The purpose of this study was to identify risk factors for stroke and to estimate their relative importance in a large, nationally representative sample of very old men and women.Methods.
The study was designed as a secondary analysis of the Longitudinal Study on Aging. Baseline (1984) in-person interview data were linked to Medicare hospitalization records for 1984 to 1991. Participants were 6,071 noninstitutionalized adults 70 years old or older at baseline. Hospitalization for ischemic stroke was defined as having one or more episodes with a primary discharge diagnosis containing ICD-9-CM codes of 433.0-434.9, 436, and 437.0-437.1. Multivariable proportional hazards regression was used to estimate the risks associated with previously identified epidemiologic factors.Results.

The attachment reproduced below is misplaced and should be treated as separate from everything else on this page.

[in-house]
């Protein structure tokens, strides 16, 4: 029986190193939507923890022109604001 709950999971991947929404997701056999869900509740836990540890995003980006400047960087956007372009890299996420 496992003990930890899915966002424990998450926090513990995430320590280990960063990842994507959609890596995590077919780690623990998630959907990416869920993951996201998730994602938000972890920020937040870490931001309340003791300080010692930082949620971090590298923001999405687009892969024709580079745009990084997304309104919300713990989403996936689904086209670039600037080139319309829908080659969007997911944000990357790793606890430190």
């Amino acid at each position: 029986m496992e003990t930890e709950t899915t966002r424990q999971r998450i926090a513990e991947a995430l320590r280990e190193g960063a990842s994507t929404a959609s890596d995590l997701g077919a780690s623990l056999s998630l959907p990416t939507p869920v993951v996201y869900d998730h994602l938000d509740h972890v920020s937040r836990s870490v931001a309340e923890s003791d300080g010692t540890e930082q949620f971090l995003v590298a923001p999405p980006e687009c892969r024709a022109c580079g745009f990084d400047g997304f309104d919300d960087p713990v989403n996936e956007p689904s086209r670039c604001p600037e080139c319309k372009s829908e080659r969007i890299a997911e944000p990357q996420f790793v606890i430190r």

Five hundred and three persons (8.3%) had at least one primary discharge diagnosis of ischemic stroke. In descending order of importance based on the partial r statistics associated with their adjusted hazards ratios (AHRs), the salient risk factors were having a previous history of stroke (AHR = 2.86), age (AHR = 1.04 per year), diabetes (AHR = 1.78), male gender (AHR = 1.42), lower body limitations (AHR = 1.09 per limitation), arthritis (AHR = 0.74), hypertension (AHR = 1.29), and poverty (AHR = 1.33).Conclusion.
Patients presenting with the high risk factors identified in this study should be considered for further evaluation and monitoring. Current protocols for the therapeutic management of these higher risk patients should be considered, and compliance should be encouraged.